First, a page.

Screening Tests for Women Archive


Good news about early-stage breast cancer for older women

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Although the chance of developing breast cancer increases after age 60, the likelihood of dying from it is low.

If you're like most women, you consider the possibility of learning you have breast cancer every time you have a mammogram. But breast cancer probably doesn't seem as scary as it did when you were younger, because there has been so much good news about breast cancer in the last 20 years—improvements in mammography, advances in surgery and reconstruction, and drugs that are more effective and less toxic.

Ask the doctor: Should I be screened for lung cancer?

Q. I smoked for 10 years during my wayward youth. I stopped 25 years ago, but now I worry about my risk for lung cancer. What can I do to prevent it? Should I be screened?

A. Fortunately, you have already done the most important thing possible to prevent lung cancer: you quit smoking. There isn't much more you can do to decrease your risk of lung cancer except avoid secondhand smoke and follow a healthy diet.

Are screening mammograms worth it after age 70?

For decades the controversy over breast cancer screening has centered around the age at which women should begin having mammograms. Recently, a new question has arisen: When should women stop regular screening? A report from the Netherlands suggests an answer: before age 75.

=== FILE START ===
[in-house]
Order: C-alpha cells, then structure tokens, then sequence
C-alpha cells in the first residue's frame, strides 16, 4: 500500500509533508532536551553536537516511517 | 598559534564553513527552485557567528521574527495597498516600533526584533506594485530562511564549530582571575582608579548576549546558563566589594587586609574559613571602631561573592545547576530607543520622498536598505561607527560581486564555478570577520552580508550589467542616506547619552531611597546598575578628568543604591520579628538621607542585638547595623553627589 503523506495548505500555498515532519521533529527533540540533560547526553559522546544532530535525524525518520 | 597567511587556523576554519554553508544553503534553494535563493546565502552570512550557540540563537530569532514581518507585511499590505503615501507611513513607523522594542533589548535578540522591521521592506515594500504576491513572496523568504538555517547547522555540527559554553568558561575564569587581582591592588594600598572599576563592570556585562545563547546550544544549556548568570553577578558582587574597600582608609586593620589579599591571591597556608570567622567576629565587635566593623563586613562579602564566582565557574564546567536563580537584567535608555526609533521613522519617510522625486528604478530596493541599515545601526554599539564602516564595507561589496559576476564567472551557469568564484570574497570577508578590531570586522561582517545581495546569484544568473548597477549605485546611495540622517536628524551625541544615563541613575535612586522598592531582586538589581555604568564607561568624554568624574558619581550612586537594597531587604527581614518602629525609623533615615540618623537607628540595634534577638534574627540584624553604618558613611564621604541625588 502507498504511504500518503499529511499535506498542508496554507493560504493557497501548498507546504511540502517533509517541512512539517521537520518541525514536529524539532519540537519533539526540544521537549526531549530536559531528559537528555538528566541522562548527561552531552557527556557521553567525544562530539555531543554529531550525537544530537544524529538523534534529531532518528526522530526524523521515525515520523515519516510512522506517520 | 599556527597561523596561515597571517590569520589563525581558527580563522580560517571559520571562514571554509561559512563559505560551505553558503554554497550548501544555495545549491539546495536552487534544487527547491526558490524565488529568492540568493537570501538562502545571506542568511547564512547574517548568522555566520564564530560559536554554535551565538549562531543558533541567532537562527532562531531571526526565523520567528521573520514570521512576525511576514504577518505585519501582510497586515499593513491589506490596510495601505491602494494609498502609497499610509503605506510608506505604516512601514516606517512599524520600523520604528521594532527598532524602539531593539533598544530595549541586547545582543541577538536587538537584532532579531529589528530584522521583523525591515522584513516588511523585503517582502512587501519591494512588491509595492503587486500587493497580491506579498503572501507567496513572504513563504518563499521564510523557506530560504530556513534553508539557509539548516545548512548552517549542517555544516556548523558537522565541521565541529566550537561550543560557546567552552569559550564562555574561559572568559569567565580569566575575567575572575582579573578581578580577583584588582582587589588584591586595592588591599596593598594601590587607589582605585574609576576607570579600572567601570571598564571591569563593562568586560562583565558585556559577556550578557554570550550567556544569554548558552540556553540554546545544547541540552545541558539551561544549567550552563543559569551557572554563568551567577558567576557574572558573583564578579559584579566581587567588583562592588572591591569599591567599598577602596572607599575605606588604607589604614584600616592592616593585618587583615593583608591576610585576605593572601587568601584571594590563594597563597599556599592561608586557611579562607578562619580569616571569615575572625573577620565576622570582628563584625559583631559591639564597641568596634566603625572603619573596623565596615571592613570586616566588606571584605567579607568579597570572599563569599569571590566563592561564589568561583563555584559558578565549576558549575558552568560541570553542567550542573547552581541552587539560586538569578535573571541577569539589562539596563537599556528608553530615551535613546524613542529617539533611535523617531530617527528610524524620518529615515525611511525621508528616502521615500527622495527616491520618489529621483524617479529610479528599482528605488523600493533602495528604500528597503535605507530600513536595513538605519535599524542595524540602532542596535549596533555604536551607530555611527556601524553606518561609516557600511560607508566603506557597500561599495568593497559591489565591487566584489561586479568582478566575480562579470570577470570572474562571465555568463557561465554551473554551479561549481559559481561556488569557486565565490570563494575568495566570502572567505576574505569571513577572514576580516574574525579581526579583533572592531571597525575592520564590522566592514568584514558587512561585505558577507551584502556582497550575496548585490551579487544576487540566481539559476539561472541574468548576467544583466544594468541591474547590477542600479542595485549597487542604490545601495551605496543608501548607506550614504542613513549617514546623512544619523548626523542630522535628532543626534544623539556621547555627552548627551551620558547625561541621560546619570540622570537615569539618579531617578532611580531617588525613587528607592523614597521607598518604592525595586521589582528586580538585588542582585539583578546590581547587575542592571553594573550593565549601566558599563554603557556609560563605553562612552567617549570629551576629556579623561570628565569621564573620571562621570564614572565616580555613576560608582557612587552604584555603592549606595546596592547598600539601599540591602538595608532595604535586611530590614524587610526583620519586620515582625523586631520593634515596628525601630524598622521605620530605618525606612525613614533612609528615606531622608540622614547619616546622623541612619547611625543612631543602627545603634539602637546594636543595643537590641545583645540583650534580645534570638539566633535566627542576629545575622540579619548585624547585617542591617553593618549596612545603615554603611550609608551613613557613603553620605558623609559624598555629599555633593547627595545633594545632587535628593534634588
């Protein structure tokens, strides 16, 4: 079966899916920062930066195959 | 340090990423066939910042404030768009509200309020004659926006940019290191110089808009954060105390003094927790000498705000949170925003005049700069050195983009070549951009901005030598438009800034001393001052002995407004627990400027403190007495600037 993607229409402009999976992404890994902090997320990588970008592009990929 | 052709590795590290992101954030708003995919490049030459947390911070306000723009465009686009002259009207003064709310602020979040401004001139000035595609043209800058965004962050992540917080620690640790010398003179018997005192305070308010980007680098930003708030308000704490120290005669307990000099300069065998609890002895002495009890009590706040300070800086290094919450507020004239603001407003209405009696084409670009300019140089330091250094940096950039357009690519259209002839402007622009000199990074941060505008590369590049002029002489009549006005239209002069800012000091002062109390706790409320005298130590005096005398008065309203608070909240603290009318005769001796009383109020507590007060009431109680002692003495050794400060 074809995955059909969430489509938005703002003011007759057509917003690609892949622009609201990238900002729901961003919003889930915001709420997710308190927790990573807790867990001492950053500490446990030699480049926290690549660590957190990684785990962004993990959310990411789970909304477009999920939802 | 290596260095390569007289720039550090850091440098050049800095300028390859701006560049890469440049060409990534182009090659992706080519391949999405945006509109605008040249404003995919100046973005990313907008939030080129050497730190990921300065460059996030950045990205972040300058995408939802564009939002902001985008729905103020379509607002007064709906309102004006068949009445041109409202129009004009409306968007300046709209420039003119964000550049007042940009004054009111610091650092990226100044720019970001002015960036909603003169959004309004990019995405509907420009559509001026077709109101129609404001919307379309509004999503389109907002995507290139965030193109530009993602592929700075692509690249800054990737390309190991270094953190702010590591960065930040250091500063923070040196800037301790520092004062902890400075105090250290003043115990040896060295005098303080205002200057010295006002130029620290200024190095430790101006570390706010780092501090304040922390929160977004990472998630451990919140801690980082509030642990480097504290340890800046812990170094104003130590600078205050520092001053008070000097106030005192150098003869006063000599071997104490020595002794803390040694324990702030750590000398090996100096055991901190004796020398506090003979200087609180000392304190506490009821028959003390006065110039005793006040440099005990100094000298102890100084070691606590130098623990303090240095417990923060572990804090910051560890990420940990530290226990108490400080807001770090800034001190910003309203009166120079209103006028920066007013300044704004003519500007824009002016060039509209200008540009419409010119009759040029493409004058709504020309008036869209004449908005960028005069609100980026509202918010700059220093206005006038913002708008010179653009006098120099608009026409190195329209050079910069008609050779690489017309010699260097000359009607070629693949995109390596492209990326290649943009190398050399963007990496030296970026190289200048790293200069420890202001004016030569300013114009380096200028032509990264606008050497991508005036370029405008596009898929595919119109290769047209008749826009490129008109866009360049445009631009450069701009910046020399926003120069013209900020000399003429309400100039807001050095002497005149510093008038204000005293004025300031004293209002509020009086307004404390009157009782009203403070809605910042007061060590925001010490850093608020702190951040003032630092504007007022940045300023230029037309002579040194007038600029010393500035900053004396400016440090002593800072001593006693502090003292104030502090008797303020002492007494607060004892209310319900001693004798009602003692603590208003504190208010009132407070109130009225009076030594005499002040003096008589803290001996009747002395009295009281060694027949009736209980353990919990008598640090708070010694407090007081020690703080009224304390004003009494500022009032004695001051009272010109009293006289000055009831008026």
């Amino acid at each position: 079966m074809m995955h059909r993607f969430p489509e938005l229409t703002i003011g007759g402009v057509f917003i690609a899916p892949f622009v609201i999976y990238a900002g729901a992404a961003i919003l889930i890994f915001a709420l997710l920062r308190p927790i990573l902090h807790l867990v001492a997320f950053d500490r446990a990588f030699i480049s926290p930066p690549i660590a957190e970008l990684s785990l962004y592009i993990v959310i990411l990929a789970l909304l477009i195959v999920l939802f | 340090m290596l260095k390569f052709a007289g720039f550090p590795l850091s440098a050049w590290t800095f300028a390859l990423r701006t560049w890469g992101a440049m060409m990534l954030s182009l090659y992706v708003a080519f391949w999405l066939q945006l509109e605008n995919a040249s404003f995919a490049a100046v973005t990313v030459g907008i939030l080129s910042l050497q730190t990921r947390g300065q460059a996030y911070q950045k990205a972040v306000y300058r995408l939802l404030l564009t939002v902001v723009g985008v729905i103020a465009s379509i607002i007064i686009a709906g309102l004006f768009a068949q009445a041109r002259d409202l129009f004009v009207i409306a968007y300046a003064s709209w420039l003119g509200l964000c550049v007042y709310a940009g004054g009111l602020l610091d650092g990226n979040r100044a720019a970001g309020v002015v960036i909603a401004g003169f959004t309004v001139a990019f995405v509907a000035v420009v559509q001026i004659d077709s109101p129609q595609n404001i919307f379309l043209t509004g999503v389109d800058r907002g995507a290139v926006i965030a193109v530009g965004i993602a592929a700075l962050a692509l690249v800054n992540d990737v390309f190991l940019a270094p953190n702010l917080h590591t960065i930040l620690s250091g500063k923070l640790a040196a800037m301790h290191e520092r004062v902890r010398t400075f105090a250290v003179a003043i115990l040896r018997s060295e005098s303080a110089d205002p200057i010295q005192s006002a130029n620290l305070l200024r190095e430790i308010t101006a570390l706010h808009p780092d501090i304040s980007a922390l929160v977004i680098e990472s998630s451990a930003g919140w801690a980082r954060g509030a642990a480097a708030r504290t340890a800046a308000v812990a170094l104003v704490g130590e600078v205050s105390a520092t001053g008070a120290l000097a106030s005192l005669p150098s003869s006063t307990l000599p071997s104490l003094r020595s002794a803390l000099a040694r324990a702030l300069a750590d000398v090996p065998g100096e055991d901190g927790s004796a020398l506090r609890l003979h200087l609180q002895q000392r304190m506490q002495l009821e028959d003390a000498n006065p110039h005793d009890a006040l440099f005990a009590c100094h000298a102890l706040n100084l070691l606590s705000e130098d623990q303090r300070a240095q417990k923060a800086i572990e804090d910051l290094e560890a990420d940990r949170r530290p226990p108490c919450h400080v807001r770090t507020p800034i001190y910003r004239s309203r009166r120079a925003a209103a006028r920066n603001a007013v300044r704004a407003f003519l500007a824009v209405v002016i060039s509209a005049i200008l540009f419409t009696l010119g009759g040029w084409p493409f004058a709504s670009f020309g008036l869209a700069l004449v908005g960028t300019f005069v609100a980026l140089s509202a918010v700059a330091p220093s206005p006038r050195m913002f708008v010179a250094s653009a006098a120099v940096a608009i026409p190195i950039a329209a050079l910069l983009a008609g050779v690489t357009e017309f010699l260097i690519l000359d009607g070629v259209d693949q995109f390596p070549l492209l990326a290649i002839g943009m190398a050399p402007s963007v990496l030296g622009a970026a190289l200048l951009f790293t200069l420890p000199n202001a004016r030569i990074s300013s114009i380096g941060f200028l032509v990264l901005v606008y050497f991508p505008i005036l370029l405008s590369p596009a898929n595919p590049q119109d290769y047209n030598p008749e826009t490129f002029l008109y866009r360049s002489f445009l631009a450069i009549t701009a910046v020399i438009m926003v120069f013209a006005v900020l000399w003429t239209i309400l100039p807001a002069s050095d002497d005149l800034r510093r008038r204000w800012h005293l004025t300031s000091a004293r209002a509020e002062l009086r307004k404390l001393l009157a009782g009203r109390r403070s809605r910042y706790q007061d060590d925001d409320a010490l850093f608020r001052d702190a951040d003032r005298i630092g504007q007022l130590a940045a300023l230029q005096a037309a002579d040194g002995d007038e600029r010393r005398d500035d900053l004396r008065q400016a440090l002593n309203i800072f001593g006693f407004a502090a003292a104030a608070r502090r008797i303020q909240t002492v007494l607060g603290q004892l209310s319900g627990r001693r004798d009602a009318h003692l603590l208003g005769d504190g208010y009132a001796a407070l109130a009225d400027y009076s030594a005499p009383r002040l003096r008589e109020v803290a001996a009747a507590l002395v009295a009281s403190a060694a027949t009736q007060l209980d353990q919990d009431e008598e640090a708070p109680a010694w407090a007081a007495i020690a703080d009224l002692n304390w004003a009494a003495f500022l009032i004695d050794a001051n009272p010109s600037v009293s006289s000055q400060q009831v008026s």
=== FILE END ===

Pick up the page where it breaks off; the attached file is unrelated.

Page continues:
In the study, published in the Sept. 15, 2014, issue of the journal BMJ, researchers from Leiden University looked at the effects of raising the age limit for screening from 69 to 75 in 1995. Using the data from— the National Cancer Registry, the researchers calculated that for every advanced cancer detected by screening, about 20 early-stage cancers were found. About 60% of early cancers were ductal carcinomas in situ (precancerous lesions) or stage I cancers (small tumors confined to the breast).

Latest thinking on mammograms for older women

New evidence shows the tests may benefit women older than age 75.

Just as it is for younger women, routine breast cancer screening for older women is debated. The U.S. Preventive Services Task Force (USPSTF) recommends against routine mammograms for women 75 and older at average risk of breast cancer. But the American Cancer Society and other health agencies recommend that screenings continue annually as long as women are in good health. "That's because the best data we have for mammography is for women between the ages of 40 and 75. That doesn't mean mammography won't reduce the death rate from breast cancer after age 75; it's just never been studied in randomized controlled trials," says Dr. Phoebe Freer, a radiologist at Harvard-affiliated Massachusetts General Hospital.

Should you say goodbye to the annual pelvic exam?

The pelvic exam has been part of the "well-woman" visit for generations. According to new guidelines from the American College of Physicians (ACP), that ritual may be coming to an end. In the July 1, 2014, Annals of Internal Medicine, the organization recommends against pelvic exams for women who are neither pregnant nor have symptoms of pelvic disease.